Why all the fuss? I just recently made a new monitor purchase and like the picky computer user I am, I researched LCD technology until I felt I knew everything I needed to know to make the correct purchase. Not only am I picky, but I do run an image board so I am working with images quite often and having accurate colors is a priority to me. I also game so I needed a monitor that could not only display colors accurately, but also have low input lag and response time. On top of all that, one of my siblings is a professional photographer and works with very high-end cameras and displays. After having seen her amazing new LCD monitor, I was convinced I should buy a monitor of equal or similar quality. In the end, after a delaying for several weeks and looking into the various types of LCDs, I purchased a Planar PX2611W. While it did cost me a small fortune, I foresee myself keeping this monitor for at least the next five years which somewhat allowed me to justify the cost XD. I am satisfied with my decision and I love my new monitor.

The moral of this story? Do your homework before you buy your next big item. You’ll be infinitely happier when you realize you got exactly what you wanted and you’ll probably learn a lot in the process as well! If you have any questions about LCD monitors, let me know and I will answer to the best of my ability.

For more info on LCDs visit:
Anandtech Forums

5 thoughts on “LCD monitors and what to know

  1. Smithy

    Nice LCD monitor you bought Anony! I hadn’t heard of that brand yet.

    I recently bought the Samsung 245B, it has a TN panel so the viewing angle is rather poor, has DVI connection but that’s all I needed.
    Considering the budget I had and the monitors I compared -I always try and go to stores that have them on display in use so I can see what the image looks like, next to reading reviews- it was the best choice. Other ones that were interesting cost more and were still TN panels so they didn’t seem worth it just for a few extra connections I wouldn’t use since this will only be used as a computer display.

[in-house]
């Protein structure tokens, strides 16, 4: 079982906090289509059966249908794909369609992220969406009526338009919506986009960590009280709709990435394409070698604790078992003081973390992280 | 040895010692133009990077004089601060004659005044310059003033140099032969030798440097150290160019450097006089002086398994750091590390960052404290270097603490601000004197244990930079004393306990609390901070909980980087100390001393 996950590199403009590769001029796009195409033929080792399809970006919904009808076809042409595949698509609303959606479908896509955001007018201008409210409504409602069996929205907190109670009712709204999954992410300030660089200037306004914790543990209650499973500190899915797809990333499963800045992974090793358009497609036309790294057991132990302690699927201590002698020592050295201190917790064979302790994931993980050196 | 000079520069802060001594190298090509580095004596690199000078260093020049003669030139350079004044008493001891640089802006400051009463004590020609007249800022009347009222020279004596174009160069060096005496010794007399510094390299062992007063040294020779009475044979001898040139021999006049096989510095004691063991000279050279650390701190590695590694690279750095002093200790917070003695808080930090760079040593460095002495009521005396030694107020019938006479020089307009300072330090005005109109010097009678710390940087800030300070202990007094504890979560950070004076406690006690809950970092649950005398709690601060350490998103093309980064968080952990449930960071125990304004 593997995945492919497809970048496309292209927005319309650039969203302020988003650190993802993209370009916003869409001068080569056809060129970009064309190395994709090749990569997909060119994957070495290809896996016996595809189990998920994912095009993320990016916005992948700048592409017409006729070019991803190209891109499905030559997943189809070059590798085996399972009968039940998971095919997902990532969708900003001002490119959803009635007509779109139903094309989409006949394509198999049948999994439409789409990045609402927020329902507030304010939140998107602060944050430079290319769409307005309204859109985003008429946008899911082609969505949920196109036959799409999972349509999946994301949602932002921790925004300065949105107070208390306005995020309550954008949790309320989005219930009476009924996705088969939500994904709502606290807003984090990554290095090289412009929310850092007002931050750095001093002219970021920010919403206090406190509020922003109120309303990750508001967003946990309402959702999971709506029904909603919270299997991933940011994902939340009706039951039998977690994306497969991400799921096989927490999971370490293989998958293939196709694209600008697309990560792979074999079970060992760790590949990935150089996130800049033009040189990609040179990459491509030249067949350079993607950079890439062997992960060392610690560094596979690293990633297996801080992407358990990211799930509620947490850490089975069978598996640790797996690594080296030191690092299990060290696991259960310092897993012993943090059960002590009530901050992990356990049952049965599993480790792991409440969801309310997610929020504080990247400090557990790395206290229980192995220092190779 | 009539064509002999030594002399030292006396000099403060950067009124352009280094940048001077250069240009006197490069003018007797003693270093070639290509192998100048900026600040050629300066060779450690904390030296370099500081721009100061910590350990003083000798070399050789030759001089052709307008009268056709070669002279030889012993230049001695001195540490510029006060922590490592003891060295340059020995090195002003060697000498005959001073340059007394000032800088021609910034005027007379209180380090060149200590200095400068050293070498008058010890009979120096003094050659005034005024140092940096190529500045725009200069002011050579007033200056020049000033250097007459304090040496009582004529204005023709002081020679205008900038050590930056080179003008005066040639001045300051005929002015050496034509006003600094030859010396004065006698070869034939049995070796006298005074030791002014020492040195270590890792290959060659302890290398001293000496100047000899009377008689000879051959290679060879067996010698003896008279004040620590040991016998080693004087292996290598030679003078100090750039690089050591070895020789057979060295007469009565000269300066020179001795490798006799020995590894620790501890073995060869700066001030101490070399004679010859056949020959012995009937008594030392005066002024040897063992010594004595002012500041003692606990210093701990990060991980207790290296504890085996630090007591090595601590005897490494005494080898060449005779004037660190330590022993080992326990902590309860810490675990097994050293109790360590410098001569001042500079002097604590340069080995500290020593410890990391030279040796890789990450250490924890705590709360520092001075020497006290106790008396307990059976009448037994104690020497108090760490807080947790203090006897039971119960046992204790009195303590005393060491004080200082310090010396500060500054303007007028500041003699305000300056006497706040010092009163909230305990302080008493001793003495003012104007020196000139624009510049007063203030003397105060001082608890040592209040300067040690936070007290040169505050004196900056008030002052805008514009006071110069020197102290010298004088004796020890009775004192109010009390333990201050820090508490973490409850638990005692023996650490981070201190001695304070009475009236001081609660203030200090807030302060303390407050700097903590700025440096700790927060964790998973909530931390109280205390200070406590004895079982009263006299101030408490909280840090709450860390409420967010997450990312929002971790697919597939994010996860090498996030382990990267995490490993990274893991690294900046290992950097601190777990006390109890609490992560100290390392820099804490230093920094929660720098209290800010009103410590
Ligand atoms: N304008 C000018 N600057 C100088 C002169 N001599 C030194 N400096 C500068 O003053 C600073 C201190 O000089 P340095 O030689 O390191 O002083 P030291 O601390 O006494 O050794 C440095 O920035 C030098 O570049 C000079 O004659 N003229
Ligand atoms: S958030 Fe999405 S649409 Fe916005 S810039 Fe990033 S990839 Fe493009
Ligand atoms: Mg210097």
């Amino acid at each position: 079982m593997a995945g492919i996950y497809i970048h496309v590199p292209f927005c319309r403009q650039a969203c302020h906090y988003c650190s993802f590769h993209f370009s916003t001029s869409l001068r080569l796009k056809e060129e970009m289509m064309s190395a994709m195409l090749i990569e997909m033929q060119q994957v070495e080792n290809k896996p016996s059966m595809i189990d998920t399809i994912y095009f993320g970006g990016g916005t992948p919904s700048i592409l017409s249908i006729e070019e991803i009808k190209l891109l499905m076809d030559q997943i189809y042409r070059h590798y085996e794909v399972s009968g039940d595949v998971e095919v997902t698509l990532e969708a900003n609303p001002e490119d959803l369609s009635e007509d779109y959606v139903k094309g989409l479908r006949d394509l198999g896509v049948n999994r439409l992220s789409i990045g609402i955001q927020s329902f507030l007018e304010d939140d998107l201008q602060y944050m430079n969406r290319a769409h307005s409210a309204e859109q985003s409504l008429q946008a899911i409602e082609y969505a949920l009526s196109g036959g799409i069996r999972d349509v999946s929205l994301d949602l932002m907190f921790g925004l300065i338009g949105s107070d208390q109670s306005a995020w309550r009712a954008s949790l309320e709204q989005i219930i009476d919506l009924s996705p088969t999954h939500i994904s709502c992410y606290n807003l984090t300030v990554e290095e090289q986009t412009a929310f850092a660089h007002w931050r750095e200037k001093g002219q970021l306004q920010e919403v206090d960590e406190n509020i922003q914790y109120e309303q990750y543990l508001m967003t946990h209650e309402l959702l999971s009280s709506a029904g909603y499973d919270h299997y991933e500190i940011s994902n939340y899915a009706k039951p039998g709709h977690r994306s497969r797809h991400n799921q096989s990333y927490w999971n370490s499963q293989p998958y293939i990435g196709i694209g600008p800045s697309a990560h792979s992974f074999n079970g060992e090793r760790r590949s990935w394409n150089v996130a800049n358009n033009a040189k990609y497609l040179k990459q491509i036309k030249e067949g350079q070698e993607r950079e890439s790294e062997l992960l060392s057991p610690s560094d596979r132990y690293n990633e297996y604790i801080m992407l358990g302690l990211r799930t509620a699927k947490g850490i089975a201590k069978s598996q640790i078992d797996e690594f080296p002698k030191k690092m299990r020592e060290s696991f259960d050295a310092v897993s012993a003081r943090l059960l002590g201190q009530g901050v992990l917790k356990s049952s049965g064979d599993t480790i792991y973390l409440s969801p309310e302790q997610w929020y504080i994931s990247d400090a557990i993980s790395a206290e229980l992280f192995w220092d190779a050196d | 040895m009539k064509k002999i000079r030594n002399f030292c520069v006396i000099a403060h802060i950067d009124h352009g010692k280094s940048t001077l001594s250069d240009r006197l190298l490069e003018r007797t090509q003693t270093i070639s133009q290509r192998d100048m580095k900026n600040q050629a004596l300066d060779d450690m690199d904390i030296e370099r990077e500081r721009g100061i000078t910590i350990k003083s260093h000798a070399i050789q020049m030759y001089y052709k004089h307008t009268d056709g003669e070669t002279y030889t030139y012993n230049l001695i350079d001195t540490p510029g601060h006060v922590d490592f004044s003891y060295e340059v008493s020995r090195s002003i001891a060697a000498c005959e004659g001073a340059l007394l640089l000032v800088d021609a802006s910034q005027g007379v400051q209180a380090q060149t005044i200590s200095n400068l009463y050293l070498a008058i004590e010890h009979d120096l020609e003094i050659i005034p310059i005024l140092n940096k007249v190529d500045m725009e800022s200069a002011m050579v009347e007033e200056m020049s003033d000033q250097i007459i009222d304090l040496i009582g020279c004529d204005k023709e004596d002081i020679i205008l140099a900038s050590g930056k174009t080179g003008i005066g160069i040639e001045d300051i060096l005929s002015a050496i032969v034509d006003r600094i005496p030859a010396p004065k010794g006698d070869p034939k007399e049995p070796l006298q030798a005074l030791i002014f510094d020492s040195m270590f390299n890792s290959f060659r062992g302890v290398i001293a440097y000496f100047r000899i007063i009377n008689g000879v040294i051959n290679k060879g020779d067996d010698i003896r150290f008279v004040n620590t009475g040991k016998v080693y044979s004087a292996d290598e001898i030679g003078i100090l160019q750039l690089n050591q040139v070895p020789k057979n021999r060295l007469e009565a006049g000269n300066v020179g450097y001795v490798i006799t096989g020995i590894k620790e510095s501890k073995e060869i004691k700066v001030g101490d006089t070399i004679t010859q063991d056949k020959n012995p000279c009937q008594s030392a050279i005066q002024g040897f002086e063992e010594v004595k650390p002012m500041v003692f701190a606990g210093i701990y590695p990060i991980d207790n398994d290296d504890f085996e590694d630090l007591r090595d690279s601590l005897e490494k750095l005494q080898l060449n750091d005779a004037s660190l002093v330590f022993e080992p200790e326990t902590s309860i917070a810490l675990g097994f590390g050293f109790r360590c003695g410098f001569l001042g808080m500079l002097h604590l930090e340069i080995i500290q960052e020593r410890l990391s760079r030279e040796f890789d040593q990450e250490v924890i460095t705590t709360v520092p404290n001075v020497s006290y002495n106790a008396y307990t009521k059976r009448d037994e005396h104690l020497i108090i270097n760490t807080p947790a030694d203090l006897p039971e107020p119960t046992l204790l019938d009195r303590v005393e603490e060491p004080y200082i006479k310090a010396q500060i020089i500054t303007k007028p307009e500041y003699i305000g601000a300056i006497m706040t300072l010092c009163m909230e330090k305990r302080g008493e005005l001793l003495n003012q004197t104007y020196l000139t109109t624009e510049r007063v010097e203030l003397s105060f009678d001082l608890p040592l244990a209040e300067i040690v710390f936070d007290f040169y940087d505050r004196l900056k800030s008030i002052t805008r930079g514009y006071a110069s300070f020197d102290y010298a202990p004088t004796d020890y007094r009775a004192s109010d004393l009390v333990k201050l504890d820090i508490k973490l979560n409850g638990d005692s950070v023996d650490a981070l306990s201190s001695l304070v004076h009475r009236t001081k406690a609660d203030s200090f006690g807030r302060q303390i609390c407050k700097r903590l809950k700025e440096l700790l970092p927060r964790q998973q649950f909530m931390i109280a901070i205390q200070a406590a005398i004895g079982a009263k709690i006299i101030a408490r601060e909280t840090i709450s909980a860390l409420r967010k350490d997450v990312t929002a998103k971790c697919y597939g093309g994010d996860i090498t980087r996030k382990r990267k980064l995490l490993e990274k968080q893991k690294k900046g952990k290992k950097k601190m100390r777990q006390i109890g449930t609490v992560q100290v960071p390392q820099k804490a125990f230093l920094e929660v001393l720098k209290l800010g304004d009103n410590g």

Color calibration can be tricky, especially in Windows Vista, I’m not keen on how Vista handles colors by default. Windows XP and Linux seem to handle that much better in standard settings.

  2. anonymous_object Post author

    Yep, I considered a Samsung monitor for a bit, the 245T to be specific but I wasn’t able to find it in any stores and I read about too many problems with it. At first, I tried going to various electronic stores to get a look at the available monitors, but none of the local stores carry the higher quality monitors it seems.
    As for calibrating my new monitor, I used a Eye One Display 2. It worked quite well and I made several color profiles and calibrated my older 24″ Dell as well.

  3. Pingback: Anony’s setup | The anonymous object